By: Savannah Mehrtens email@example.com Apr 12, 2023
The plethora of mayoral candidates forced the issue of crushing real estate costs and lack of affordable housing front and center in recent months.
Less talked about is the effort to curb the problem launched by outgoing Mayor Michael B. Hancock.
A conglomerate of organizations — from the city of Denver to nonprofits to developers — is bringing tens of thousands of units online in the next year. Several of them have opened in recent weeks, including those directed to American Indian and Alaskan Native populations and troubled teens.
Anytime Estimate, a housing finance calculator, ranked Denver the seventh most expensive city in 2022 out of the 50 top U.S. metro areas from housing sales data since 2000.
The cost of living in Denver is 11% higher than the national average, according to Payscale. Denver housing is 36% higher than the U.S. average, with median rent reaching $1,863 and home prices averaging $612,791.
In the U.S., an affordable cost for housing — which includes monthly rent or mortgage plus utilities — is typically no more than one-third of gross household earnings according to the Denver Department of Housing Stability (HOST).
Affordable housing is defined by area median income (AMI) and is different per county. Those who qualify must make 60% or less of the AMI, in most cases.
More than 1,800 affordable units that received city financing are currently under construction at 33 sites throughout Denver, according to the city’s housing department. Another 728 income-restricted units are in the pipeline to receive city funding. The city expects construction of those units to begin within the next year.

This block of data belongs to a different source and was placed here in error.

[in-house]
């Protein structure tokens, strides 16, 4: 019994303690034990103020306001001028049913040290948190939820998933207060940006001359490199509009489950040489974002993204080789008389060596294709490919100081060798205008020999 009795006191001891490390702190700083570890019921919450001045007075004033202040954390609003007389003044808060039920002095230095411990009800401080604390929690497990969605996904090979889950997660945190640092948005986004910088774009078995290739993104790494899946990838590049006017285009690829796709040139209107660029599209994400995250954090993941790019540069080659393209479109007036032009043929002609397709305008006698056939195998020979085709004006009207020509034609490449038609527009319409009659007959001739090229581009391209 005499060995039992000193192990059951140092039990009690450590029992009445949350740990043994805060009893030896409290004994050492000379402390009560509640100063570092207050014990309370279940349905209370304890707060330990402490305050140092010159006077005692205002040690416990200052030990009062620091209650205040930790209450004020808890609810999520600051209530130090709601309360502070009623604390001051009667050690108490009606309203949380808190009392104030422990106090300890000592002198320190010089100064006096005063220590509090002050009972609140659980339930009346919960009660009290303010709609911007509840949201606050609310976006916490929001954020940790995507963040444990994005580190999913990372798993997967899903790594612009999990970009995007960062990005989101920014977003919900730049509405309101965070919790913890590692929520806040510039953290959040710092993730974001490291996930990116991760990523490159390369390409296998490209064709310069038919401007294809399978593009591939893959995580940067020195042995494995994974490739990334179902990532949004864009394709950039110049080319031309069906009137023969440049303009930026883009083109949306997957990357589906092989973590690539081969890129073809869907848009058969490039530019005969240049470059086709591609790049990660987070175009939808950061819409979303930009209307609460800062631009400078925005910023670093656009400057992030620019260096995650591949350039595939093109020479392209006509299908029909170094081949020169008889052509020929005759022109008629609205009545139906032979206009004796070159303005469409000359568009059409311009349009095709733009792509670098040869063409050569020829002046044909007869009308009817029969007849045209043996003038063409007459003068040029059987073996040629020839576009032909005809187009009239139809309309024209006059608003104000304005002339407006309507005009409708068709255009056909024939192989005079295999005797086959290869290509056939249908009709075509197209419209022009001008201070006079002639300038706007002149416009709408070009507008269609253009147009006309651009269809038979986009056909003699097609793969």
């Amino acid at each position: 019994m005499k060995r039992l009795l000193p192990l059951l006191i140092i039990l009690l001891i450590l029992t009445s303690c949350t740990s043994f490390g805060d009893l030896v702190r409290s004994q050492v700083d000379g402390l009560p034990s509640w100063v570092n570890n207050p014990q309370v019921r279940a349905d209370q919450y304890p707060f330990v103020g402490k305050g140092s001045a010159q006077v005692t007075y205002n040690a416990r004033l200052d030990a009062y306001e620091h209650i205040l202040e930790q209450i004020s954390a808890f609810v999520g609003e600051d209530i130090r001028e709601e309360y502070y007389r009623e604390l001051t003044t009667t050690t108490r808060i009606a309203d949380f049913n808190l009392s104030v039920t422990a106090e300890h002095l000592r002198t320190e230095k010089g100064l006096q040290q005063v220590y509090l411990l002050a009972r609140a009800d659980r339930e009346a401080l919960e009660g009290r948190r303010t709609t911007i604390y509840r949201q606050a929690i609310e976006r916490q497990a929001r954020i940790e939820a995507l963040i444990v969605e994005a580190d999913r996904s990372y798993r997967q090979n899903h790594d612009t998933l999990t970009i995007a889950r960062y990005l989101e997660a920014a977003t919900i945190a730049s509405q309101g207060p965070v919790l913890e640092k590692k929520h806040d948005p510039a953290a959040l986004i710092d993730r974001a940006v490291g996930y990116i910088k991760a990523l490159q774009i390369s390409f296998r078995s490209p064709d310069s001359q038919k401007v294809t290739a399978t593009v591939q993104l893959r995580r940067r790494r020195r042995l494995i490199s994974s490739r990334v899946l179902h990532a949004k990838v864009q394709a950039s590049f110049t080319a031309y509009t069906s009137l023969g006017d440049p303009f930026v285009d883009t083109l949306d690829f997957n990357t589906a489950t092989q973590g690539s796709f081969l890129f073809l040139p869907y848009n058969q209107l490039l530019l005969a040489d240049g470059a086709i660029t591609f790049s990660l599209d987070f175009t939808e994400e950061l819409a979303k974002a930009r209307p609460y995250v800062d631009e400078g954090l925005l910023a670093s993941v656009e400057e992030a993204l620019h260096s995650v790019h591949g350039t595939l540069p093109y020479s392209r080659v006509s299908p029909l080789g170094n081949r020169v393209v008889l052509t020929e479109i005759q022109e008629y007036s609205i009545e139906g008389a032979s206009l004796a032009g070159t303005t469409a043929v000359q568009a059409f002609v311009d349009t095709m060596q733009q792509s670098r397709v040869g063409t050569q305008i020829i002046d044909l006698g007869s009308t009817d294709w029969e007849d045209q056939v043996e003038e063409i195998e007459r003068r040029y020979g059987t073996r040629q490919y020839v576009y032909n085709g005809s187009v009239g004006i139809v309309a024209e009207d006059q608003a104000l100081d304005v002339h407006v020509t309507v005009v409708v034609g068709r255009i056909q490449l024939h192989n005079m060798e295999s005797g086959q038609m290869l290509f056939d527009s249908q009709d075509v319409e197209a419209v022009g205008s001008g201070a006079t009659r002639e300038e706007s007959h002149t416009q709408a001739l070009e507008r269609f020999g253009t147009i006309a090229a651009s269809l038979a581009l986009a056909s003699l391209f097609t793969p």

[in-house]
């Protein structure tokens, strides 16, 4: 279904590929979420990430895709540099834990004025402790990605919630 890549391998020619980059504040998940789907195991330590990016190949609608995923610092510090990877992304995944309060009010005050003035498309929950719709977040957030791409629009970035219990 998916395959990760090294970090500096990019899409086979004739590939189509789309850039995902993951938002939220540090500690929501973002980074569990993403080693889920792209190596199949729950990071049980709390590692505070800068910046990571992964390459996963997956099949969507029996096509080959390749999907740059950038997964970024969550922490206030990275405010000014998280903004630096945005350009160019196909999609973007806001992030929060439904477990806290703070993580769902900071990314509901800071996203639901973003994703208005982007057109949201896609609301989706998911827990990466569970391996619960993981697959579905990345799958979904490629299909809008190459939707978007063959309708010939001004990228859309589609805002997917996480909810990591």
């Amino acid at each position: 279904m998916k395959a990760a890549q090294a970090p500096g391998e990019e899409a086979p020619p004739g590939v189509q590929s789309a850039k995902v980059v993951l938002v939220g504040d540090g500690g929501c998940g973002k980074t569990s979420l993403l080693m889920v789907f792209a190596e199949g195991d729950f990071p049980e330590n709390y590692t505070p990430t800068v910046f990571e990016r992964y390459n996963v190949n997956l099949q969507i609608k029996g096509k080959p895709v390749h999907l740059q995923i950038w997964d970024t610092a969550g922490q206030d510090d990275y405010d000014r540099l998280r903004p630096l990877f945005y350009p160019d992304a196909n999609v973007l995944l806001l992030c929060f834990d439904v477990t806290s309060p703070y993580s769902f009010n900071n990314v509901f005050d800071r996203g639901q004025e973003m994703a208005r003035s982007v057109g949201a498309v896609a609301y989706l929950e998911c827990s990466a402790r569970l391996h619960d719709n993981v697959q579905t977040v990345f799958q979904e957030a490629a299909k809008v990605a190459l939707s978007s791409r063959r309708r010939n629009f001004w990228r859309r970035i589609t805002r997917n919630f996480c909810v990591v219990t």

While this accounts for just over 7% of the total housing inventory now, the department’s goal is to reach 8% by 2026, according to Renée Gallegos, the Deputy Director of Housing Opportunity. As of now, that goal is at about 7.4%, according to Gallegos.
“So we’re making good progress towards that goal of increasing the overall percentage, hitting that 8% benchmark,” Gallegos said. “But we’re working hard to make sure we get there in the next five years.”
An AMI of 100% in Denver County for one person is $82,100 and for two people is $93,800, according to data from the Colorado Housing and Finance Authority.
Those who can qualify for affordable housing must make no more than $49,500 for one person or $56,580 for two people in Denver County. This scale measures all the way to eight people, maxing out at $93,300.
“We recognize that’s not the situation for particularly the lower income folks in the region,” Gallegos said. “And they have to spend significantly more and it makes them cost burdened and puts them at risk for housing instability and inability to accumulate wealth or to access medical care.”
Denver Mayor Michael Hancock established HOST on Sept. 27, 2019 with the executive order 145. This department aims to connect residents with equitable access to housing options that meet their affordability needs, according to Gallegos.
The Denver City Council approved a plan in 2022 to expand housing affordability. It requires any residential developments with over 10 units to make 8% to 12% affordable housing units for those with 60% or less of the AMI.
Current housing projects
Mercy Housing Inc., a national affordable housing nonprofit headquartered in Denver, is one of many organizations and developers bringing new units online in the metro area. The organization owns and operates 19 properties across the state, providing affordable housing with resident services.
Along with Mercy Housing, the Denver Housing Authority (a quasi-municipal corporation) is providing a 99-year ground lease to build an affordable housing development at 901 Navajo St. that will focus on serving American Indian and Alaskan Native (AI/AN) populations.
This development will support approximately 187 households, will be open to all applicants earning 30-60% of the area median income and will be co-located with a 19,000-square-foot, federally-qualified health clinic.